As the pandemic reaches a critical infliction point, brought upon by the vaccine mandates being implemented across the globe, legal challenges have manifested that have resorted in arbitrators largely erring on the side of caution in an attempt to minimize health risks to employees and the public.
In Canada, legal challenges of employer vaccine mandates are being tossed out as arbitrators side with the need for health and safety. Most of the cases which have rendered rulings so far involve employee grievances in unionized workplace, as a result of the expeditated decision-making process in comparison with the courts.
A recent arbitration decision between Hydro One Inc. and the Power Workers’ Union dismissed the grievances of multiple workers placed on unpaid leave for failing to comply with the Ontario utility’s COVID-19 vaccination policy. The policy in question required unvaccinated workers – and those who declined to reveal their vaccination status – to conduct rapid COVID tests on a regular basis.
In his decision, chief arbitrator John Stout, stated:
“Prohibiting employees from attending work if they do not provide proof of vaccination or a negative COVID-19 [rapid antigen test] is fair and reasonable in the circumstance of this pandemic… Hydro One is complying with their obligations under the Occupational Health and Safety Act to take reasonable precautions to protect the health and safety of their employees and the public that they serve.”
The union had held that the workers should have been able to work from home. However, the arbitrator dismissed this position on the basis that most of the impacted employees could not perform their work remotely. Stout went on to emphasize that a reasonable alternative to the vaccines was provided vis-à-vis the testing that had already been provided.
In another dispute, a grievance filed by Teamsters Local 847 against Maple Leaf Sports and Entertainment (“MLSE”) was dismissed by the arbitrator. In that dispute, the grievance was filed on behalf of a worker, who’s job consists of converting Scotiabank Arena in Toronto between events (i.e., from sports to concerts). The union alleged that the company had violated the collective agreement after it placed the worker on unpaid leave due to an undisclosed vaccination status.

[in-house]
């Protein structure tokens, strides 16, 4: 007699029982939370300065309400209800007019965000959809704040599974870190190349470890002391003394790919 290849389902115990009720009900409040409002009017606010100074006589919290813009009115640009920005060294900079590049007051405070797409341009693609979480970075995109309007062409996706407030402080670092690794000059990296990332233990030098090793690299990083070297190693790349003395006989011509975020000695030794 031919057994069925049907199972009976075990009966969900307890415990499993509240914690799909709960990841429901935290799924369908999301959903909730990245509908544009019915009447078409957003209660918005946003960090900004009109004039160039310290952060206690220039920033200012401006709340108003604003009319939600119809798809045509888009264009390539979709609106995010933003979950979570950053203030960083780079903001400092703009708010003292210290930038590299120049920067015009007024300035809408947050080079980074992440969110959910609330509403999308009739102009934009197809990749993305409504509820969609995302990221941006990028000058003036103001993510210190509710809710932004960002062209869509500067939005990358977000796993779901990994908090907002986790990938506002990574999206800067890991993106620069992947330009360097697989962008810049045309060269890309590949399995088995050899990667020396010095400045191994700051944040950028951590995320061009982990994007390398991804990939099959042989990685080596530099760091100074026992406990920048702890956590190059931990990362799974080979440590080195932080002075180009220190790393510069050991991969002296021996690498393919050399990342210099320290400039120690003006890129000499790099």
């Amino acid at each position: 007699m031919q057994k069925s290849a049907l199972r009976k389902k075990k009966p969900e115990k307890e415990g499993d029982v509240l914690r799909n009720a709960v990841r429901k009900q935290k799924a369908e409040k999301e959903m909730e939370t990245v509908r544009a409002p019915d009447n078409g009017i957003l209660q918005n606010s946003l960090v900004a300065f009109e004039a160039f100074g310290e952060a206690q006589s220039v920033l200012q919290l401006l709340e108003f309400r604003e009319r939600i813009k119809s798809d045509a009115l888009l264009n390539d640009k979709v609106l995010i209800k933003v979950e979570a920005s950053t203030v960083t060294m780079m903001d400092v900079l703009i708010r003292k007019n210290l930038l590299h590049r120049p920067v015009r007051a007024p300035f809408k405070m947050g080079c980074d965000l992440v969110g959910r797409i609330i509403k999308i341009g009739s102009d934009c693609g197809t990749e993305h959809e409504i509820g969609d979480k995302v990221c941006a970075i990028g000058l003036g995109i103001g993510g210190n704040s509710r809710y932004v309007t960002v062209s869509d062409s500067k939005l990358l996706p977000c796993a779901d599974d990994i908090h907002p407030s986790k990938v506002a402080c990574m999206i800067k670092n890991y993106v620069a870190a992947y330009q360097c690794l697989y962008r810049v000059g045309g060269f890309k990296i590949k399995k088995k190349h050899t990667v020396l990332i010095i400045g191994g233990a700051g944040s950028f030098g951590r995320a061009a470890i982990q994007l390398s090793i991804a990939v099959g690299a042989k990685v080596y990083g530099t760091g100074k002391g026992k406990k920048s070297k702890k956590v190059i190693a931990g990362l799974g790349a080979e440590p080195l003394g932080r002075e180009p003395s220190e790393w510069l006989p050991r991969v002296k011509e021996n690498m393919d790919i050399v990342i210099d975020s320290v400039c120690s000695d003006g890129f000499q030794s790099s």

The arbitrator presiding over the dispute, Norm Jesin, said the “weight of authority” supports vaccine mandates in the workplace, in an effort to reduce the spread of COVID-19, particularly in occupations that result in employees working in close proximity. Jesin went on to state that it is the “duty of employers to take any necessary measures for the protection of workers” as set out in the Occupational Health and Safety Act.
Once again, Jesin emphasized the reasonableness of the vaccine mandate, stating:
“The employer has established that being vaccinated for COVID-19 is a necessary qualification for the performance of work within the bargaining unit, such a determination is reasonable given the pandemic that presently exists.
Finally, in yet another dispute, UFCW Canada Local 175 argued that Bunge Canada’s vaccine policy is an “unreasonable exercise of management rights” due to the requirement that employees must disclose their personal health information. Arbitrator Robert J. Herman dismissed the grievance on the basis that the vaccine policy the food processing company had in place was a “reasonable exercise of management’s right to issue workplace policies”.
These rulings highlight the delicate balance in place between protecting public health and safeguarding the rights and freedoms of Canadians. As the pandemic continues on, we await the next swing of the pendulum.
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